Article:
[Fwd: Re: [tei-council] on conformance document

James Cummings James.Cummings at computing-services.oxford.ac.uk
Mon Aug 14 05:03:44 EDT 2006

Sebastian Rahtz wrote:
> James Cummings wrote:
>> At what point in changing the TEI with an ODD does my schema not
>> become kosher?  i.e. What can I do with ODD that makes my schema
>> non-kosher?
>> The way I understand your reading is that:
>> 1) I rename some elements = kosher
>> 2) I remove some elements = kosher
>> 3) I add some elements = kosher
>> 4) I change some classes of existing elements = kosher?
>> 5) I add elements from other namespaces (e.g. SVG?) = kosher?
>> 6) I rename tei/teiHeader/text elements = not kosher?
>> 7) I don't have (however named) title/publication/source description =
>> not kosher?
>> 8) I create the root element in a different namespace = not kosher
> which confusion was precisely why I tried to introduce degrees of
> kosherness,
> and explain the rules. In fact, "kosher" is NOT the right parallel, as
> that's
> a yes/no distinction. Syd is (possibly) arguing that any schema for which
> there is a valid TEI ODD is TEI-conformant. Pragmatically, I simply
> cannot accept that. TEI documents which conform to a schema
> meeting only 1) and 2) above are incontrovertibly "better" TEI
> than some others, in my opinion; mainly because they are
> more interchangeable. Is the document
> <TEI><teiHeader>...</teiHeader><foo>hello world</foo></TEI>
> _really_ muchuse to man or beast in a world of other TEI documents?

In my view if something is a direct subset of tei_all and as such needs no
transformation to have it interoperate smoothly with other TEI documents, then
that is a good thing and a much better thing than a TEI document which needs any
form of transformation to make it interoperable with other TEI documents.  If
some syntactic sugar renaming has taken place then that is an easy
transformation that people with no specialised (e.g. XSLT) knowledge could do by
search-and-replace in an editor, but is still less convenient than something
which is a pure subset of tei_all.  If the TEI ODD creates new elements or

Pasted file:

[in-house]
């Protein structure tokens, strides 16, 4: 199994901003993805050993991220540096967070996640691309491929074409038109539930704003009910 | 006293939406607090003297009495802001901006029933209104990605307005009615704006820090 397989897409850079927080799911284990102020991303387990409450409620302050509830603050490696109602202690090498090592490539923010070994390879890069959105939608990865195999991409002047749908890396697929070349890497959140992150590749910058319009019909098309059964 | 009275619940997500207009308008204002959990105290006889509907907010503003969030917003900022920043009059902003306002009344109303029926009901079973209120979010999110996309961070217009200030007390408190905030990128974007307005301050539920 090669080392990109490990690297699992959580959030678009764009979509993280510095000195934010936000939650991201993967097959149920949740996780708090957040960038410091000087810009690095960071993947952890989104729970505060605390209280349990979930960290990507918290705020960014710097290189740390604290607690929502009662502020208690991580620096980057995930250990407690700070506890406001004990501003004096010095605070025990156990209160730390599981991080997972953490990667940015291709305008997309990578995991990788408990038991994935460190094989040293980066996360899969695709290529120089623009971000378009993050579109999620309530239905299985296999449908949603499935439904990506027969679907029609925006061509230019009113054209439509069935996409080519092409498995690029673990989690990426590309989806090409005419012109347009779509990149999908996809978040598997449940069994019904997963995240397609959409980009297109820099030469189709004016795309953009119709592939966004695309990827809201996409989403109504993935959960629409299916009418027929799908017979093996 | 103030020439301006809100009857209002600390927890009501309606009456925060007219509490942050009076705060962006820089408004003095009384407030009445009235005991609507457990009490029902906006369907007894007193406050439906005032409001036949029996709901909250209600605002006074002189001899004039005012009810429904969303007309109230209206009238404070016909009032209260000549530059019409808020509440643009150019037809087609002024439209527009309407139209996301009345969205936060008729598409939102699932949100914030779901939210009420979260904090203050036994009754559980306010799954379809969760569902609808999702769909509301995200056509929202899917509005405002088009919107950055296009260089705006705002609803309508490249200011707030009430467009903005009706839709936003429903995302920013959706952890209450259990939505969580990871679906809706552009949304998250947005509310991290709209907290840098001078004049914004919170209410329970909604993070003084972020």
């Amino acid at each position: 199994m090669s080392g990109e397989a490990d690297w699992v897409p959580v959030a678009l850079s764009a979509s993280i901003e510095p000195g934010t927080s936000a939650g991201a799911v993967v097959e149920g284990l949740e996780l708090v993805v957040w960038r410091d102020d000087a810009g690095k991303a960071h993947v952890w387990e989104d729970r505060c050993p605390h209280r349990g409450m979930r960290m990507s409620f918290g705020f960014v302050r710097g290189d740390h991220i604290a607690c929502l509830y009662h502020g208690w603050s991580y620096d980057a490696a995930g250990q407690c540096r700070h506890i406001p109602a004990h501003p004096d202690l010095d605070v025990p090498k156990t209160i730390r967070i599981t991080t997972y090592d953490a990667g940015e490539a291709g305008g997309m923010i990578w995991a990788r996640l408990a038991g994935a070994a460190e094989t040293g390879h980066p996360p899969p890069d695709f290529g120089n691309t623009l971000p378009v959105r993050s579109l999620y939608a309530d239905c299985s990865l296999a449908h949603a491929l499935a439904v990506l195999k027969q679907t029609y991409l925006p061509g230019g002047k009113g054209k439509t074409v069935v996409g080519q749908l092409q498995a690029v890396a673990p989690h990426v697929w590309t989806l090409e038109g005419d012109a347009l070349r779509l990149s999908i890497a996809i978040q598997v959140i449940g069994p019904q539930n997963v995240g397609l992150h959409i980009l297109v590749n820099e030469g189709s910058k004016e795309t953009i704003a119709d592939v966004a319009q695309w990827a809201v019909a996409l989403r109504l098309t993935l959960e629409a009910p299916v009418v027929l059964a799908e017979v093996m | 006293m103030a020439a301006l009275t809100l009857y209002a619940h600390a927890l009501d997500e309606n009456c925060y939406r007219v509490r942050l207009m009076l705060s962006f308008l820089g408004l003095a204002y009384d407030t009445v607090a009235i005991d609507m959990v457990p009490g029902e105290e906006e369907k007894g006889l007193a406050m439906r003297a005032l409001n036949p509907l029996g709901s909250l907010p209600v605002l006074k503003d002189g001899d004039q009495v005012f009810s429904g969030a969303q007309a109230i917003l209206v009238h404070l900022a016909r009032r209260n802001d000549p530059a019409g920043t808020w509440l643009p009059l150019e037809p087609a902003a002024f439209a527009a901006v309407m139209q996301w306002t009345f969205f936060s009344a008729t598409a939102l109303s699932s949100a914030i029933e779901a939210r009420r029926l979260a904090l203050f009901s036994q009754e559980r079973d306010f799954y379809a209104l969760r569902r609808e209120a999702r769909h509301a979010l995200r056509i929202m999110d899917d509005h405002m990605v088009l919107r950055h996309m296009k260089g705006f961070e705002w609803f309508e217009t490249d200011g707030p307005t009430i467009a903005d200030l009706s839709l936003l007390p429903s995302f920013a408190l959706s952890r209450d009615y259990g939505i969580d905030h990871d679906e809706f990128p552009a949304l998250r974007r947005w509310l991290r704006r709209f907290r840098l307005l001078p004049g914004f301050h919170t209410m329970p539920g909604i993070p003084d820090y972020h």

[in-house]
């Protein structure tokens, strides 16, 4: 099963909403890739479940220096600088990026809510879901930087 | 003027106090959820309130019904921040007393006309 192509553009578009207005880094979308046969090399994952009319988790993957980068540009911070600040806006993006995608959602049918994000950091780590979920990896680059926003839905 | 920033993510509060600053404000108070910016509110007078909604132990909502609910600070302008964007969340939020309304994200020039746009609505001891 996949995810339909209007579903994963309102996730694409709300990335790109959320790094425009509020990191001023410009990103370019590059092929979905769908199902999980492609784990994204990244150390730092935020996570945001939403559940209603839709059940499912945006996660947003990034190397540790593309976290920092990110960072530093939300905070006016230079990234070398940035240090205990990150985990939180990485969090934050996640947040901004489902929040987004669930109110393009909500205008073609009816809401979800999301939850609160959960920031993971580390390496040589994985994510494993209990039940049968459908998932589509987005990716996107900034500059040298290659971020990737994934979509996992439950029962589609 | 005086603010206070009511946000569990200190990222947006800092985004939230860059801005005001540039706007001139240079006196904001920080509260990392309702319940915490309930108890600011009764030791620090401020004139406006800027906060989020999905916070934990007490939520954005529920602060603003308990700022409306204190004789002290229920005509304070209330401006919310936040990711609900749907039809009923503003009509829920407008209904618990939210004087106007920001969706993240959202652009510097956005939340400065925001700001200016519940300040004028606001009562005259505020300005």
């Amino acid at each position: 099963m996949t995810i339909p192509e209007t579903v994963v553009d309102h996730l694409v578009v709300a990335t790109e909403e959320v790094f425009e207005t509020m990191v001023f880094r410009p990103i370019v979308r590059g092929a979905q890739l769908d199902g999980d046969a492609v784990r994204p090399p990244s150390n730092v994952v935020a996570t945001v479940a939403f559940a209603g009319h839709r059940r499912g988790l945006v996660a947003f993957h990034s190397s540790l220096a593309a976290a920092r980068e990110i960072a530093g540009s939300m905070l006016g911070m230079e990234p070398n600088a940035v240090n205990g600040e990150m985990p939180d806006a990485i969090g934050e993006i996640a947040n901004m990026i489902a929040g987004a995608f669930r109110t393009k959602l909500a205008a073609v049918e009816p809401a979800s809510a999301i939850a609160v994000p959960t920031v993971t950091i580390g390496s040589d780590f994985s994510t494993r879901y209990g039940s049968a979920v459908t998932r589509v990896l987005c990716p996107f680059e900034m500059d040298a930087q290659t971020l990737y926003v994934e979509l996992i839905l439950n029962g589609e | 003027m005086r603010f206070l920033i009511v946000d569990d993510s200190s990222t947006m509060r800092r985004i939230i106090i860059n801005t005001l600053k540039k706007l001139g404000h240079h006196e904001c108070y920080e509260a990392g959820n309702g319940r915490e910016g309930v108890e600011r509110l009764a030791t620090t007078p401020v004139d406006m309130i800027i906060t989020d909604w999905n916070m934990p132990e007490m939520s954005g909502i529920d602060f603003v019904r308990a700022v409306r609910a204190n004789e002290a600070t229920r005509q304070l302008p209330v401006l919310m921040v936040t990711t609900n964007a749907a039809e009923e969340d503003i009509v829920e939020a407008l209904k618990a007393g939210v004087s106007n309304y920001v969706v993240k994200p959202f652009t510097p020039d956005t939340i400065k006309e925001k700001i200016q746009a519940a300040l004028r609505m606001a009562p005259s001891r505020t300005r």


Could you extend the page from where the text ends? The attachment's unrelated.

attributes which have no equivalences in the tei_all schema, and so can't be
converted back to be a tei_all subset without some creative tag abuse, then
although it is a TEI conformant document (in having an ODD) it is necessarily a
very different thing than a document which is a pure subset of tei_all.

This doesn't mean I'm in any way against changes which result in schemas that
are not pure subsets of tei_all.  Indeed, if we accept (and I think we do) that
it is more desirable for projects to encode things in a manner which make
semantic sense to the type of document they are working with than abuse existing
elements, then at least deviating from a standard base -- and more importantly
documenting that deviation with a TEI ODD -- is the best we can hope for in a
world necessary fragmentation.

However, this doesn't change the principle that documents which validate against
pure subsets of tei_all are 'better' for interchange and interoperability than
documents which don't.  Although I tend to view simple renamings (documented
with <equiv>) as basically the same as something validating against a subset of
tei_all, and have never been a fan of binary oppositions, I think it is true to
say that there are two types of schemas.  There are those which are subsets of
tei_all (where element choices or values have been constrained, etc.) and those
which are not.  Although both of these (if they have an ODD) are conformant
documents, for the purposes of interchange and interoperability they are
inherently different kinds of things.

I'll stop babbling, must have been all that time off in Tuscany,


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